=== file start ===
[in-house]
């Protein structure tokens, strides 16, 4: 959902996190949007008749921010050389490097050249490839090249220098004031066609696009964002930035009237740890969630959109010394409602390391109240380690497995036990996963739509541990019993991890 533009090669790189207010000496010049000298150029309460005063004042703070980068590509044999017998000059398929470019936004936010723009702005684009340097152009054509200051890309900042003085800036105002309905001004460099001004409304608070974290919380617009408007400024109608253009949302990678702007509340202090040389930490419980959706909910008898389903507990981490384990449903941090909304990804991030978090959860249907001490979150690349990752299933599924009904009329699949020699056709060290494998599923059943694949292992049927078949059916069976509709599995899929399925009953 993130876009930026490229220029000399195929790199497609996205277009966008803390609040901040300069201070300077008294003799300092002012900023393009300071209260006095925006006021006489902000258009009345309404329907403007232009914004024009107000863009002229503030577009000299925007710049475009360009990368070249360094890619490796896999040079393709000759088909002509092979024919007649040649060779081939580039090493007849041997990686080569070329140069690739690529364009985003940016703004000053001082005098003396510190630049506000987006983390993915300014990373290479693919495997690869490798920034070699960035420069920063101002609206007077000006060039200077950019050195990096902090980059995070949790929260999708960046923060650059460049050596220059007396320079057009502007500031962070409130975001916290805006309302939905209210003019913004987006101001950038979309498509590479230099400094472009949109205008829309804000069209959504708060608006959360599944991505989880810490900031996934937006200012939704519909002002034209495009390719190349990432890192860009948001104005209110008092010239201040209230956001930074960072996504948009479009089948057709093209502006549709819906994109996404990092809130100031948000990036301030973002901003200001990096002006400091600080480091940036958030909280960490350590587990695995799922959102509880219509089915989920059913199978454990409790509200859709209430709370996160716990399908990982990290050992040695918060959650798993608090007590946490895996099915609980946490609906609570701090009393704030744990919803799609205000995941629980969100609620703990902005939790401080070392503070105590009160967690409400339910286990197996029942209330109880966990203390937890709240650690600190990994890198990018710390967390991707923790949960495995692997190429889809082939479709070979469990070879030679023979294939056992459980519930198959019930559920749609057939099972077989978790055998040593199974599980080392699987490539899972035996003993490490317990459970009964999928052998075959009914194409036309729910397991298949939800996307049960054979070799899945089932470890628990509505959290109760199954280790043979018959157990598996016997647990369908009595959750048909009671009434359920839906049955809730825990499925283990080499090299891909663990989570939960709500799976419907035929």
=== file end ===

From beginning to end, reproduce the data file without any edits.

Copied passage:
[in-house]
């Protein structure tokens, strides 16, 4: 959902996190949007008749921010050389490097050249490839090249220098004031066609696009964002930035009237740890969630959109010394409602390391109240380690497995036990996963739509541990019993991890 533009090669790189207010000496010049000298150029309460005063004042703070980068590509044999017998000059398929470019936004936010723009702005684009340097152009054509200051890309900042003085800036105002309905001004460099001004409304608070974290919380617009408007400024109608253009949302990678702007509340202090040389930490419980959706909910008898389903507990981490384990449903941090909304990804991030978090959860249907001490979150690349990752299933599924009904009329699949020699056709060290494998599923059943694949292992049927078949059916069976509709599995899929399925009953 993130876009930026490229220029000399195929790199497609996205277009966008803390609040901040300069201070300077008294003799300092002012900023393009300071209260006095925006006021006489902000258009009345309404329907403007232009914004024009107000863009002229503030577009000299925007710049475009360009990368070249360094890619490796896999040079393709000759088909002509092979024919007649040649060779081939580039090493007849041997990686080569070329140069690739690529364009985003940016703004000053001082005098003396510190630049506000987006983390993915300014990373290479693919495997690869490798920034070699960035420069920063101002609206007077000006060039200077950019050195990096902090980059995070949790929260999708960046923060650059460049050596220059007396320079057009502007500031962070409130975001916290805006309302939905209210003019913004987006101001950038979309498509590479230099400094472009949109205008829309804000069209959504708060608006959360599944991505989880810490900031996934937006200012939704519909002002034209495009390719190349990432890192860009948001104005209110008092010239201040209230956001930074960072996504948009479009089948057709093209502006549709819906994109996404990092809130100031948000990036301030973002901003200001990096002006400091600080480091940036958030909280960490350590587990695995799922959102509880219509089915989920059913199978454990409790509200859709209430709370996160716990399908990982990290050992040695918060959650798993608090007590946490895996099915609980946490609906609570701090009393704030744990919803799609205000995941629980969100609620703990902005939790401080070392503070105590009160967690409400339910286990197996029942209330109880966990203390937890709240650690600190990994890198990018710390967390991707923790949960495995692997190429889809082939479709070979469990070879030679023979294939056992459980519930198959019930559920749609057939099972077989978790055998040593199974599980080392699987490539899972035996003993490490317990459970009964999928052998075959009914194409036309729910397991298949939800996307049960054979070799899945089932470890628990509505959290109760199954280790043979018959157990598996016997647990369908009595959750048909009671009434359920839906049955809730825990499925283990080499090299891909663990989570939960709500799976419907035929």